archers protesting against e-tolling and labour broking arrived at Parliament just before noon on Wednesday.
The area in front of the historic building was cordoned off with police tape around the Louis Botha statue to prevent crowds from nearing the gates.
Ten police officers in full crowd control gear kept a watchful eye over the Cosatu protest.
Undeterred, crowds took their hats off to sing the national anthem, while putting their fists in the air and flying the Cosatu flag.
One sign read: “Throw Botha off the horse and put Nelson Mandela on the horse.”
This was a reference to the statue of Anglo Boer War general Louis Botha at the entrance to Parliament.
Earlier, Cosatu provincial secretary Tony Ehrenreich, standing on a truck and talking through a loudspeaker, told marchers outside City Hall that everyone was equally concerned about employment.
“In South Africa today, more than two million people are taking to the streets. We will not tolerate labour brokers.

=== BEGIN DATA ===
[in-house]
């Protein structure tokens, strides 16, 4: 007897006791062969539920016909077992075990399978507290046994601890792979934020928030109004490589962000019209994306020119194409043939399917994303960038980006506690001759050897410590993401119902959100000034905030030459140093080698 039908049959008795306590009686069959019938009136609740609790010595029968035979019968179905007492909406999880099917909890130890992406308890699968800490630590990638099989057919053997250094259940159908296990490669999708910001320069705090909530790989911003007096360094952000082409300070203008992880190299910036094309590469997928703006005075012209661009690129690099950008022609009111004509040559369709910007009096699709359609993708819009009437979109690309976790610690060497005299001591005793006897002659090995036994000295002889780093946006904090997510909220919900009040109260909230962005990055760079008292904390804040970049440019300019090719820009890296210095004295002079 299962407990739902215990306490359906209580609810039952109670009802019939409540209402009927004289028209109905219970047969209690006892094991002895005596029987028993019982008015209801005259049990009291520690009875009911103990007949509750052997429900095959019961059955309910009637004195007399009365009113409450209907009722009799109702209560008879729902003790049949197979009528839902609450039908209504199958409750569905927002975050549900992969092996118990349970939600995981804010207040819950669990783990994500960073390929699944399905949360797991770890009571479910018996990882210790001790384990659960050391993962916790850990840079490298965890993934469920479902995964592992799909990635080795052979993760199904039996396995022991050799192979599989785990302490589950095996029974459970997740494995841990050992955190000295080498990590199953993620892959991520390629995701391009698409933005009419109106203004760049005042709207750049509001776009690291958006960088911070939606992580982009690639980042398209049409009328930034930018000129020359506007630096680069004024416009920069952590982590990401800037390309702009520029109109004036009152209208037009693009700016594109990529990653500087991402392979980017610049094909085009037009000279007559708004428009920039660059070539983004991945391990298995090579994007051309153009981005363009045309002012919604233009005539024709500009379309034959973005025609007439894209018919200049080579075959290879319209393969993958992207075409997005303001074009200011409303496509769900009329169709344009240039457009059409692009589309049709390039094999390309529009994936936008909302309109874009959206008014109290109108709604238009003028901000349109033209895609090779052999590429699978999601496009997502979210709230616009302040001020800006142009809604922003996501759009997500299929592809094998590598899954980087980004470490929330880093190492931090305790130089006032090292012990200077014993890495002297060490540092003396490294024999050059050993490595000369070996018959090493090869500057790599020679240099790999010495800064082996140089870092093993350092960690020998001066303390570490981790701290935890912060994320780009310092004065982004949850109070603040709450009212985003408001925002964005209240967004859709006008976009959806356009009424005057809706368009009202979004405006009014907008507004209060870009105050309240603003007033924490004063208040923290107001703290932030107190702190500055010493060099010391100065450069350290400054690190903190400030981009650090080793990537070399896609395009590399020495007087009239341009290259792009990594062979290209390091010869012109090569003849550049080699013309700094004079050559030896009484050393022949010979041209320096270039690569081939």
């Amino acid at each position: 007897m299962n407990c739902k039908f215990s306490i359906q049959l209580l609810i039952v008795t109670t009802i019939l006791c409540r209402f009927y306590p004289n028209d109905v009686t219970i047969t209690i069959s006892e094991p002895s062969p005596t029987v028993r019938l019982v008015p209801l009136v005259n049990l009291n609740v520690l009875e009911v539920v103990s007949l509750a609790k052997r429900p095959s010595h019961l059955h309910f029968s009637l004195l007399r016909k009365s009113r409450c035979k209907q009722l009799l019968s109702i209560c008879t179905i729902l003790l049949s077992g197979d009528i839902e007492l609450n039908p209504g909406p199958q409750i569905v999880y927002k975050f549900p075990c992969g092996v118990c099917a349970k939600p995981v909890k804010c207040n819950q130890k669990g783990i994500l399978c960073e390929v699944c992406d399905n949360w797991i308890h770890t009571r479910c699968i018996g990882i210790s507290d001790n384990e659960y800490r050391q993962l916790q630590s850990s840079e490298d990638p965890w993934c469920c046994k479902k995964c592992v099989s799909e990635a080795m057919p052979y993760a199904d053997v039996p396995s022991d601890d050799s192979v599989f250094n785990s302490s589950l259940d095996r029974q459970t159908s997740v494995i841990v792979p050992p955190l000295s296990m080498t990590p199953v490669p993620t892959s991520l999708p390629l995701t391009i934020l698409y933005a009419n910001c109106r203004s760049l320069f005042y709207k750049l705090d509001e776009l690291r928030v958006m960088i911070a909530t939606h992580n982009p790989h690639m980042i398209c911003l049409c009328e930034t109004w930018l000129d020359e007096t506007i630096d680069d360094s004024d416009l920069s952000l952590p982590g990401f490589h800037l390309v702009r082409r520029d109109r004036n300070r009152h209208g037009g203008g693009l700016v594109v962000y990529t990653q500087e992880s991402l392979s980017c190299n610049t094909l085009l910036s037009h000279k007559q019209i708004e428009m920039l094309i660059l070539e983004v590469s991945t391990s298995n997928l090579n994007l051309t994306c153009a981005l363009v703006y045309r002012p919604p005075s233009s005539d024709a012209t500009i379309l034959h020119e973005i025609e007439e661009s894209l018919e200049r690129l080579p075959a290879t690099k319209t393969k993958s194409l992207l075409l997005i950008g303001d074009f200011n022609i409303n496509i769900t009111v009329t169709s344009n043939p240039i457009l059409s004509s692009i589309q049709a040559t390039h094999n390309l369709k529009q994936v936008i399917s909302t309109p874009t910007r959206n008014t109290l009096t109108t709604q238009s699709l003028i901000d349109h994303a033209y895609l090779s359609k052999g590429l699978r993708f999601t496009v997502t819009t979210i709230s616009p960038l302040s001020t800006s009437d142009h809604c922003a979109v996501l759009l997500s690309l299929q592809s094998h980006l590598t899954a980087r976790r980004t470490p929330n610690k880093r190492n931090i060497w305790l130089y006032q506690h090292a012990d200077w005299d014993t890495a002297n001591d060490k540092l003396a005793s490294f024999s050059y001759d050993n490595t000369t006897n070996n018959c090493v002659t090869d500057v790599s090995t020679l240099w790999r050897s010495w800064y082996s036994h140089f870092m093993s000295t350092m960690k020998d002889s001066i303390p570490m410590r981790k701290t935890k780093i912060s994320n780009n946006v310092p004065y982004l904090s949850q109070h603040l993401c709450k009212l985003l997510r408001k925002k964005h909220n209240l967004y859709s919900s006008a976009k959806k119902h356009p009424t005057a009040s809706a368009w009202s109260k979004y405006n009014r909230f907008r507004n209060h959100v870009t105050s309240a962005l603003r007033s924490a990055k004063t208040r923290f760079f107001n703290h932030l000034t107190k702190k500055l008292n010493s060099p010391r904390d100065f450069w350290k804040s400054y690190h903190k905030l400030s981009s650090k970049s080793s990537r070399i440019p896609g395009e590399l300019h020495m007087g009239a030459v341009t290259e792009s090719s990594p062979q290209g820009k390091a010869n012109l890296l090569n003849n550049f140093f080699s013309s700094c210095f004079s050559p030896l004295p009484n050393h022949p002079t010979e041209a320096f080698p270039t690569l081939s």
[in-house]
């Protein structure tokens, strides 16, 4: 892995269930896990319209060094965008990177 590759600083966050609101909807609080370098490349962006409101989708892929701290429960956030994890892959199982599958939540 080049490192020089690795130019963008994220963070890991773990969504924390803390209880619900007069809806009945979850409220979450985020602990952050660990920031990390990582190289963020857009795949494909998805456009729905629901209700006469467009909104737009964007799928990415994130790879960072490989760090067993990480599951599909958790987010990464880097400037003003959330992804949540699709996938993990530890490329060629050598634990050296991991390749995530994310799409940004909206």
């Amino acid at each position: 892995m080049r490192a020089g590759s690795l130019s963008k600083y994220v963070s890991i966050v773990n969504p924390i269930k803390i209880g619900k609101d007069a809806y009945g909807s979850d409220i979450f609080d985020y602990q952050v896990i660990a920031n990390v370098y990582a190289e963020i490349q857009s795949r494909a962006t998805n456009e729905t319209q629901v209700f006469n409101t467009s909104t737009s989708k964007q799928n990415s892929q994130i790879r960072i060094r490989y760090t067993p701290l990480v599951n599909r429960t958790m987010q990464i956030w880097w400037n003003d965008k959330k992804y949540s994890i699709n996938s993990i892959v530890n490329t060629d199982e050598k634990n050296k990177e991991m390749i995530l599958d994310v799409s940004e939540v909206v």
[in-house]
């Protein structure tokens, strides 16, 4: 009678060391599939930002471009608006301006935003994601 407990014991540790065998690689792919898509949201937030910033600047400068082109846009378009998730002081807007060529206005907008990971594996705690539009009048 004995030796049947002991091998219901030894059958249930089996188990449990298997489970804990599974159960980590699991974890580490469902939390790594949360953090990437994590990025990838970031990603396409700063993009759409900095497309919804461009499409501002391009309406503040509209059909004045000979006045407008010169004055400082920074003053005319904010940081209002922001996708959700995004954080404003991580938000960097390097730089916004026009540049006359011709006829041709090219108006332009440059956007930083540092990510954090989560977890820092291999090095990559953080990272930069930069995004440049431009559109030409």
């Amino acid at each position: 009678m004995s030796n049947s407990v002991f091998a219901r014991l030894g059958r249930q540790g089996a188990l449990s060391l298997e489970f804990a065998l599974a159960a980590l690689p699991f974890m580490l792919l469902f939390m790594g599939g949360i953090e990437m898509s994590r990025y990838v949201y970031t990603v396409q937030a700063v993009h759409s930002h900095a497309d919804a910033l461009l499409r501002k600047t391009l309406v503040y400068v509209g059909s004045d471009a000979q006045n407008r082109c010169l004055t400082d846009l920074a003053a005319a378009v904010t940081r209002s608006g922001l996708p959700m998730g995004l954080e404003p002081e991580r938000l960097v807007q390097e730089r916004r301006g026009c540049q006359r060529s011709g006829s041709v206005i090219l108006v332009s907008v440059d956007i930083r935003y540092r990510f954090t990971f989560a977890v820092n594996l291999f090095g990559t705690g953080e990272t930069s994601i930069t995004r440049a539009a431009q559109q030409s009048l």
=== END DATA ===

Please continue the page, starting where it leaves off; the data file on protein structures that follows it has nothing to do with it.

“We want to make sure all people in our country have opportunities and prosperity… that’s what we want to say today.”
Ehrenreich handed over a memorandum to a representative of Business Unity SA — who said he would pass it to Western Cape business.
He veered off the subject of e-tolling and turned to address Metrorail.
“Everyday our people are coming to work, trains are delayed, our people lose money. We must fix the train system.”
He said the buses were also politically selective in the passengers they chose to transport.
“The buses ride from Table View and Milnerton to pick up Democratic Alliance members but not from Khayelitsha.”